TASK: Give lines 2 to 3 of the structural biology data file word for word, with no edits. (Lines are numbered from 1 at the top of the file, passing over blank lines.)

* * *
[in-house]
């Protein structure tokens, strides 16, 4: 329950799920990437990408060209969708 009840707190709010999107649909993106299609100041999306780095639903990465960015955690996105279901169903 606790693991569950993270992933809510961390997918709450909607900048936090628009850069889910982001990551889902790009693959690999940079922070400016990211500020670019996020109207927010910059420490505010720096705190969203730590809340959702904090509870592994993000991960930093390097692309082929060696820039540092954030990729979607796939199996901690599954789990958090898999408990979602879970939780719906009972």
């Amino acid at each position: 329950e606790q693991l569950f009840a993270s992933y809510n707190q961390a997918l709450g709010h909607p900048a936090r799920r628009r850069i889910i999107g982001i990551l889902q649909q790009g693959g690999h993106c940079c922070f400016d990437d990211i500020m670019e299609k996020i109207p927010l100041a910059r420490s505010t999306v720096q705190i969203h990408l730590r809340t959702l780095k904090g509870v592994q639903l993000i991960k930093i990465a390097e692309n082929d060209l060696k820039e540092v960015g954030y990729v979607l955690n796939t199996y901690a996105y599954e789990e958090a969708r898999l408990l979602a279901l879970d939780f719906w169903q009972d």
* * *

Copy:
């Protein structure tokens, strides 16, 4: 329950799920990437990408060209969708 009840707190709010999107649909993106299609100041999306780095639903990465960015955690996105279901169903 606790693991569950993270992933809510961390997918709450909607900048936090628009850069889910982001990551889902790009693959690999940079922070400016990211500020670019996020109207927010910059420490505010720096705190969203730590809340959702904090509870592994993000991960930093390097692309082929060696820039540092954030990729979607796939199996901690599954789990958090898999408990979602879970939780719906009972």
């Amino acid at each position: 329950e606790q693991l569950f009840a993270s992933y809510n707190q961390a997918l709450g709010h909607p900048a936090r799920r628009r850069i889910i999107g982001i990551l889902q649909q790009g693959g690999h993106c940079c922070f400016d990437d990211i500020m670019e299609k996020i109207p927010l100041a910059r420490s505010t999306v720096q705190i969203h990408l730590r809340t959702l780095k904090g509870v592994q639903l993000i991960k930093i990465a390097e692309n082929d060209l060696k820039e540092v960015g954030y990729v979607l955690n796939t199996y901690a996105y599954e789990e958090a969708r898999l408990l979602a279901l879970d939780f719906w169903q009972d």